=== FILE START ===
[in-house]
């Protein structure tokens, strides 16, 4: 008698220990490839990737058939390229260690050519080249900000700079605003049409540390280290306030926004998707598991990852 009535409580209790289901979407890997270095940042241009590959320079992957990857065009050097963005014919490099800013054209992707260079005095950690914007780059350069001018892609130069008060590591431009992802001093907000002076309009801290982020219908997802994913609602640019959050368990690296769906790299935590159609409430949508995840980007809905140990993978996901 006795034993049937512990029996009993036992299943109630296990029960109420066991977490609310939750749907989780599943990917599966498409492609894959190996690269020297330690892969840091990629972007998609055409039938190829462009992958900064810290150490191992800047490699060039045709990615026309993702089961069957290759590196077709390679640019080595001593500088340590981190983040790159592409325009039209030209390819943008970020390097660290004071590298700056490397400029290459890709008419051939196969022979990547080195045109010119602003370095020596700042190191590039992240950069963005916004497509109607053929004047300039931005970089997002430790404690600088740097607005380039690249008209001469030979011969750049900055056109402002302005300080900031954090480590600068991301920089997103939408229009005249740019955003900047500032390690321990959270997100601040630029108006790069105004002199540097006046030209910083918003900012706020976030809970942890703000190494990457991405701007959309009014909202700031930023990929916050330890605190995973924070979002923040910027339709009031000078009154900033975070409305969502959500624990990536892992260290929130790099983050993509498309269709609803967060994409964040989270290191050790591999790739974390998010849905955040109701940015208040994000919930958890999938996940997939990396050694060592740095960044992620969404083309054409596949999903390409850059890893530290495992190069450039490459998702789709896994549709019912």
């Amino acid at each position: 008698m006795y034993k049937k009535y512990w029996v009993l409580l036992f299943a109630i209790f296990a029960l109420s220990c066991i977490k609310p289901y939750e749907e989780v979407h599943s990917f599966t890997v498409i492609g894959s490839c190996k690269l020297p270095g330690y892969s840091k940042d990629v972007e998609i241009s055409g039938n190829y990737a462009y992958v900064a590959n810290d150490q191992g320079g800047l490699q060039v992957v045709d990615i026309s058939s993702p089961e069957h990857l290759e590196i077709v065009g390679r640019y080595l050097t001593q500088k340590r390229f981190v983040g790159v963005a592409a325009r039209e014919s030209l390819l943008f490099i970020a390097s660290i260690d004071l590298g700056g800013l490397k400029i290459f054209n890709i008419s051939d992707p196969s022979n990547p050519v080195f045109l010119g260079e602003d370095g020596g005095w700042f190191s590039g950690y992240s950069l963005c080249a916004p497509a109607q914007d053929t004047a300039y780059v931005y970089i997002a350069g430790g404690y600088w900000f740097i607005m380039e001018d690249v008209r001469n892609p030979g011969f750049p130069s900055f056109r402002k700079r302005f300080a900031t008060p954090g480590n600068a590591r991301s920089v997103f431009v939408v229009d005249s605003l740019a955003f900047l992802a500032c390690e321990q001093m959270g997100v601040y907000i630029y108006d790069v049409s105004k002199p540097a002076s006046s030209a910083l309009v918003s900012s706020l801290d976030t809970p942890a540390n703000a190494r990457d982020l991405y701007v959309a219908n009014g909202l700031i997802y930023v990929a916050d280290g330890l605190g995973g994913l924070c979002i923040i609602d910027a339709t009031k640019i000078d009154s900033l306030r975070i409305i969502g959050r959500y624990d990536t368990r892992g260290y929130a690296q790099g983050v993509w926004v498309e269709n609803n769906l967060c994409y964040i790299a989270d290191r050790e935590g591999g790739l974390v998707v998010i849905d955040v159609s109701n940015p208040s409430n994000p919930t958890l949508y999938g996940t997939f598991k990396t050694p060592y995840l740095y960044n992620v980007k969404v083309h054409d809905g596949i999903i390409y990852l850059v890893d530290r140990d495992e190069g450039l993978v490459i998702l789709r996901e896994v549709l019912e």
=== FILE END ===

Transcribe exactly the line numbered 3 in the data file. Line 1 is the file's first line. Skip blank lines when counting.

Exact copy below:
């Amino acid at each position: 008698m006795y034993k049937k009535y512990w029996v009993l409580l036992f299943a109630i209790f296990a029960l109420s220990c066991i977490k609310p289901y939750e749907e989780v979407h599943s990917f599966t890997v498409i492609g894959s490839c190996k690269l020297p270095g330690y892969s840091k940042d990629v972007e998609i241009s055409g039938n190829y990737a462009y992958v900064a590959n810290d150490q191992g320079g800047l490699q060039v992957v045709d990615i026309s058939s993702p089961e069957h990857l290759e590196i077709v065009g390679r640019y080595l050097t001593q500088k340590r390229f981190v983040g790159v963005a592409a325009r039209e014919s030209l390819l943008f490099i970020a390097s660290i260690d004071l590298g700056g800013l490397k400029i290459f054209n890709i008419s051939d992707p196969s022979n990547p050519v080195f045109l010119g260079e602003d370095g020596g005095w700042f190191s590039g950690y992240s950069l963005c080249a916004p497509a109607q914007d053929t004047a300039y780059v931005y970089i997002a350069g430790g404690y600088w900000f740097i607005m380039e001018d690249v008209r001469n892609p030979g011969f750049p130069s900055f056109r402002k700079r302005f300080a900031t008060p954090g480590n600068a590591r991301s920089v997103f431009v939408v229009d005249s605003l740019a955003f900047l992802a500032c390690e321990q001093m959270g997100v601040y907000i630029y108006d790069v049409s105004k002199p540097a002076s006046s030209a910083l309009v918003s900012s706020l801290d976030t809970p942890a540390n703000a190494r990457d982020l991405y701007v959309a219908n009014g909202l700031i997802y930023v990929a916050d280290g330890l605190g995973g994913l924070c979002i923040i609602d910027a339709t009031k640019i000078d009154s900033l306030r975070i409305i969502g959050r959500y624990d990536t368990r892992g260290y929130a690296q790099g983050v993509w926004v498309e269709n609803n769906l967060c994409y964040i790299a989270d290191r050790e935590g591999g790739l974390v998707v998010i849905d955040v159609s109701n940015p208040s409430n994000p919930t958890l949508y999938g996940t997939f598991k990396t050694p060592y995840l740095y960044n992620v980007k969404v083309h054409d809905g596949i999903i390409y990852l850059v890893d530290r140990d495992e190069g450039l993978v490459i998702l789709r996901e896994v549709l019912e």